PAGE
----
There are four levels of doneness (that we know of) in a Rutt's Hut hot dog (see the Roadfood.com review). The "standard" is called a ripper, which is left in the fryer (yes, Rutt's dogs are deep-fried) just until the side rips open. You can also get an in-and-outer, which gets heated through but removed from the oil before it breaks open. Beyond the ripper is a weller, which is a well-done ripper. And then there's the cremator. That's a cremator pictured above. We've had cremators before, and we've always said that the dog with the crunchy outside and barely still-soft center tastes something like burned bacon.
What we learned today is that there are cremators and then there are cremators. Chris and I convinced Amy, on her first visit to Rutt's, that she must order a cremator to be considered a true Rutt's connoisseur (Amy likes, but does not adore, hot dogs). This turned out to be a big mistake. She took a bite, and we laughed as she looked for someplace to spit it out (that's right, we are still 13-year-old boys at heart). Bruce, who has enjoyed previous cremators, took a bite. Holy Mother of God, how long did they leave this dog in the fryer!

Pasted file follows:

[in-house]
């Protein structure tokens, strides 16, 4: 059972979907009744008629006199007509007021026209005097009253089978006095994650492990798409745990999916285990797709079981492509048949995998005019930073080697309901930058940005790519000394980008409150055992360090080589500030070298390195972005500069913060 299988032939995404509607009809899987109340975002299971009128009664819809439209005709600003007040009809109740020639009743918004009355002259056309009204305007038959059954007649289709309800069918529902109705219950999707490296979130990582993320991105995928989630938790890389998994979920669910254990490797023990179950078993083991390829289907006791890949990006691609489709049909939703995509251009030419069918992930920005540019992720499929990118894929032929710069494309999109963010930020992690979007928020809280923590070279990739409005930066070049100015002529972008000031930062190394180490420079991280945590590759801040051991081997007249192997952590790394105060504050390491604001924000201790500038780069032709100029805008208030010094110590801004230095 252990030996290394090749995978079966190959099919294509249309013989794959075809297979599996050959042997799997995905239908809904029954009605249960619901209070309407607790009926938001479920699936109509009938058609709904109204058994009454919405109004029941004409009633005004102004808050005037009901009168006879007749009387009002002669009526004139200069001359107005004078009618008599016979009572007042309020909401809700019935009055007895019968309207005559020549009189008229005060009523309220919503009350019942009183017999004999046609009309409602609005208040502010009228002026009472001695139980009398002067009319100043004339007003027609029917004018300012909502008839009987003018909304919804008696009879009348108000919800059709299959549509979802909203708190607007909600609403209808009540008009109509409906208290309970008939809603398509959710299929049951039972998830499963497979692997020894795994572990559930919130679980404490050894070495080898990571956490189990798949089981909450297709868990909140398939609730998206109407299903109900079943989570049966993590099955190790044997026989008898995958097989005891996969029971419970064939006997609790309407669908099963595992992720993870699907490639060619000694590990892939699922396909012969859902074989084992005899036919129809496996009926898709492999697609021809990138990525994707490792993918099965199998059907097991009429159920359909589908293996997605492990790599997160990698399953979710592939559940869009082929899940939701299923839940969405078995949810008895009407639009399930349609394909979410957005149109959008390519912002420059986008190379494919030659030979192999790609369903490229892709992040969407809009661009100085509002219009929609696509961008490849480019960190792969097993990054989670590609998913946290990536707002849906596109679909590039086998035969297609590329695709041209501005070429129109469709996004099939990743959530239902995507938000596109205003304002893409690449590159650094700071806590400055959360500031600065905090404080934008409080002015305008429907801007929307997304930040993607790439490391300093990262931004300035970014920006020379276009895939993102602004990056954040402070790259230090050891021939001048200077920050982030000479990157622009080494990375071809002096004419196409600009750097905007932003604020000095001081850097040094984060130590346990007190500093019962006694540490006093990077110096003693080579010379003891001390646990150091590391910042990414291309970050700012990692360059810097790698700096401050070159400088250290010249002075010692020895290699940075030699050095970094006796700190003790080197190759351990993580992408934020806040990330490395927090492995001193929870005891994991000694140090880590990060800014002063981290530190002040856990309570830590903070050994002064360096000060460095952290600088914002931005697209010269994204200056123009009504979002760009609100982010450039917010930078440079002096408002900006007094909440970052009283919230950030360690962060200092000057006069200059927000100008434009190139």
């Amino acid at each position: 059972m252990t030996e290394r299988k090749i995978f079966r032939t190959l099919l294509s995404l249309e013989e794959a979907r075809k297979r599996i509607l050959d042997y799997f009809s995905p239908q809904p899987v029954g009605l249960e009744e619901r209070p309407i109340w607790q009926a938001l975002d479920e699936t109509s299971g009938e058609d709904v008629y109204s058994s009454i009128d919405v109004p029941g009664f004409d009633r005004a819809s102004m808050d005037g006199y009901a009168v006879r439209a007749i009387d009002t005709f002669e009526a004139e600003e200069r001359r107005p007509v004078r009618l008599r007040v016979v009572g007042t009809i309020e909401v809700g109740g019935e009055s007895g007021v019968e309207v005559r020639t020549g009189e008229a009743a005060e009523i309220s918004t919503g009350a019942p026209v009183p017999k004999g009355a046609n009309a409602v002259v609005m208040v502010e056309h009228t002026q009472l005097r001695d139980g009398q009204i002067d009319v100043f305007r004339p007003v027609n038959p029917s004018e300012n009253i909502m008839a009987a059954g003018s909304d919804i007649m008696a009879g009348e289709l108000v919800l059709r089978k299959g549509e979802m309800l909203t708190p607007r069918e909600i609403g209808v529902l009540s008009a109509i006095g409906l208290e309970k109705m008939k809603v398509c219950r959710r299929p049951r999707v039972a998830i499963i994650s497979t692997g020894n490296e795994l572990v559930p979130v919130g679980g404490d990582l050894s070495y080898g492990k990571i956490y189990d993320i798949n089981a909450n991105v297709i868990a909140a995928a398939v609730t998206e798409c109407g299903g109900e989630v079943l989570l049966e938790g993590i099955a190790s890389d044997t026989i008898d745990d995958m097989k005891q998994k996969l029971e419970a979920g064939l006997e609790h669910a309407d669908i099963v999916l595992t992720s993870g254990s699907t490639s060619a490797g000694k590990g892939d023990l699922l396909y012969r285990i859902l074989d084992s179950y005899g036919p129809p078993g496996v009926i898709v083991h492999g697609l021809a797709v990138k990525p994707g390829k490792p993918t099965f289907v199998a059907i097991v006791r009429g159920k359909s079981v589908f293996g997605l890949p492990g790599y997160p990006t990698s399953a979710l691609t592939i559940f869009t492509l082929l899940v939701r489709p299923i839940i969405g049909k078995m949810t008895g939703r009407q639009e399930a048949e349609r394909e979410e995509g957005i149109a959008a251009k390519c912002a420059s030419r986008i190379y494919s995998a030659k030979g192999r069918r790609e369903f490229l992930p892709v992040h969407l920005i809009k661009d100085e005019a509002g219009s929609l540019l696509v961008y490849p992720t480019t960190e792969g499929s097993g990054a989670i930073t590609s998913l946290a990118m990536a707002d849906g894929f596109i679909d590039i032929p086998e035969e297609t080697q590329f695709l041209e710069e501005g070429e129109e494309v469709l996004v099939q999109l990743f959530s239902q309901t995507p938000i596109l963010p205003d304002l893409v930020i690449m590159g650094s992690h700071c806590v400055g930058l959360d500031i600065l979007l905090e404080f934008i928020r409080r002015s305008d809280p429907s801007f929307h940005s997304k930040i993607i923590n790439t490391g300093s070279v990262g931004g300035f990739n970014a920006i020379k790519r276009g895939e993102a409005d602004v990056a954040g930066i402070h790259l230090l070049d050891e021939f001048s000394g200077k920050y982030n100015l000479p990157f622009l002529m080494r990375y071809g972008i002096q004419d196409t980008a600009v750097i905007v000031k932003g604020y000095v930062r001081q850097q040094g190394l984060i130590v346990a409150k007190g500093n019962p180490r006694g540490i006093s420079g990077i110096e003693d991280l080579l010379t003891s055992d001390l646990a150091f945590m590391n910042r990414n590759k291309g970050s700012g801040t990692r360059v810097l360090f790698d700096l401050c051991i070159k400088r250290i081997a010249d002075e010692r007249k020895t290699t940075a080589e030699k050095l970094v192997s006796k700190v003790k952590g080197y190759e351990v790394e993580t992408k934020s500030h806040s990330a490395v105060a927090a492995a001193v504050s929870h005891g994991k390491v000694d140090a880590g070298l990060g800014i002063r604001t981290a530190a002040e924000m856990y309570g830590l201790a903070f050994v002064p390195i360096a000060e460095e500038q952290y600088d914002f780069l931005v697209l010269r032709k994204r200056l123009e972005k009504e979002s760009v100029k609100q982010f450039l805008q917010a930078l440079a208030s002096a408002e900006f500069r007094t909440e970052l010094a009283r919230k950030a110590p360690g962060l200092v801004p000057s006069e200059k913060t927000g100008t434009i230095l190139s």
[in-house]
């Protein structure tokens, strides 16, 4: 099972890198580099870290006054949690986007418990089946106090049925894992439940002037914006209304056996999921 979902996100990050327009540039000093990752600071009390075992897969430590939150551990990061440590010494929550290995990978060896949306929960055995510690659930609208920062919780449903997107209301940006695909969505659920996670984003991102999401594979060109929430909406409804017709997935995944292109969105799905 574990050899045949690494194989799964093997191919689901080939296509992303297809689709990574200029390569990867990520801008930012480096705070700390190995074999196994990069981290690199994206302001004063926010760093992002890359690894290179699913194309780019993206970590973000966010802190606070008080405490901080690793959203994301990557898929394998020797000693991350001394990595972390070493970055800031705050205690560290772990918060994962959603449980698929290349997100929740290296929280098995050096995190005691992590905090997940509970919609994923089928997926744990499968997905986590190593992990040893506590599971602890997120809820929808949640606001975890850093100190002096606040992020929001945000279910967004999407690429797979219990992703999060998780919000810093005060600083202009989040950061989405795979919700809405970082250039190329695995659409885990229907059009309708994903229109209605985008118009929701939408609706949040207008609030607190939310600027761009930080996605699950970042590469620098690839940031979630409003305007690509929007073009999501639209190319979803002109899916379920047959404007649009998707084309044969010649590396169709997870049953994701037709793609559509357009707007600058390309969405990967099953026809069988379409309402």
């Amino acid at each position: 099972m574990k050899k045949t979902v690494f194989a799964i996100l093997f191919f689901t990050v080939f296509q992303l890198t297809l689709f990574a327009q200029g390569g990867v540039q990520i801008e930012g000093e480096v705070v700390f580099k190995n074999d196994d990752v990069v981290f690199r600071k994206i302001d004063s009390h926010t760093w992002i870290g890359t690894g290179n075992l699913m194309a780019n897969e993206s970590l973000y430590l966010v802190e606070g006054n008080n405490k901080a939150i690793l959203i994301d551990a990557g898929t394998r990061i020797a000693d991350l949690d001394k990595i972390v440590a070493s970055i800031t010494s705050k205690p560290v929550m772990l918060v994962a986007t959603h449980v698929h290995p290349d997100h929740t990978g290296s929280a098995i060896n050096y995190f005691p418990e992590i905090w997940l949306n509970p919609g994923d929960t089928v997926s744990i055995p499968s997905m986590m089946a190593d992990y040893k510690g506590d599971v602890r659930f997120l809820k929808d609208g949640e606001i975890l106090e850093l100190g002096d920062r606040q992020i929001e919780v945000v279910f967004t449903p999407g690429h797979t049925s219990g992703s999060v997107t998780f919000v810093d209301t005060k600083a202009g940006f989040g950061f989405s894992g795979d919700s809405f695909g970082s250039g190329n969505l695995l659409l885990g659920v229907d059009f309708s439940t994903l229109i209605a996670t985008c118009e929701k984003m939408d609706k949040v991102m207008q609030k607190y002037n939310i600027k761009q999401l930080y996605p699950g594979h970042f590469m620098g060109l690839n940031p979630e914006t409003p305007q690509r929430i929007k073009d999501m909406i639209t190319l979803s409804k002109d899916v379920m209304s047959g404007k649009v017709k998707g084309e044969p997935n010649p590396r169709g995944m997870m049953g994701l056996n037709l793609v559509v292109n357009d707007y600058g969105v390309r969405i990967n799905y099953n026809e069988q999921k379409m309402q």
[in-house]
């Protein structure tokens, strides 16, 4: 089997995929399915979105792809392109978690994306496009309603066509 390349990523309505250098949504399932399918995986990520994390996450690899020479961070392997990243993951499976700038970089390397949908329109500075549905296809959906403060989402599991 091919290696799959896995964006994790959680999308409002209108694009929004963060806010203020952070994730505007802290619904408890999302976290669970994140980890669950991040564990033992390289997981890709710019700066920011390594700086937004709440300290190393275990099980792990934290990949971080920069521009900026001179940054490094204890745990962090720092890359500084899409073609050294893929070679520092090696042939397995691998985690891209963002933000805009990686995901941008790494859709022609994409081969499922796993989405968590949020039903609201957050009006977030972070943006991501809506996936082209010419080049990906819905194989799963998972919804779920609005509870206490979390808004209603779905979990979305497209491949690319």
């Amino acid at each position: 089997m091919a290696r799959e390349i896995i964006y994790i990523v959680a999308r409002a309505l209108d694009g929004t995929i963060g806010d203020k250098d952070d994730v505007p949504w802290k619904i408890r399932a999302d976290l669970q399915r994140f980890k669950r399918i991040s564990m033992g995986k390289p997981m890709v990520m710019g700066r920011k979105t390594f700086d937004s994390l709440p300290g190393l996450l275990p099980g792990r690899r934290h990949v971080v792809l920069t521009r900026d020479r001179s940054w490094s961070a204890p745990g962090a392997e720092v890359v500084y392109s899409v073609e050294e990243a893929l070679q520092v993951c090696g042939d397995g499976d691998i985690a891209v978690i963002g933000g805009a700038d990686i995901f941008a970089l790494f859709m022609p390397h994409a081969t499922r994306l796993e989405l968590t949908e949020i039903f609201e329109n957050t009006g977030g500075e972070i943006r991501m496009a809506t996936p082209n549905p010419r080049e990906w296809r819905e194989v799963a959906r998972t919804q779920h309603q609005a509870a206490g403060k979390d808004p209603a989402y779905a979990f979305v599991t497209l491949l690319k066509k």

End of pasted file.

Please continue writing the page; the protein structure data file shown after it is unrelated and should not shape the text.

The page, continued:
The surface was hard and crumbly, and it was cooked hard and crumbly straight through to the middle. What's worse, somehow, is how the hard, shattering dog seemed to have been dessicated by the frying process, and then behaved like a sponge, sucking in copious quantities of frying oil. Each bite left a mouthful of burned hot dog bits and a flood of oil. Ugh! We owe Amy big-time.
Thankfully, to erase that taste memory, we also ordered...
... a weller (left) and a ripper (right), garnished with...
... Rutt's famous and terrific yellow relish, along with a side of gravy fries:
Beware the Cremator!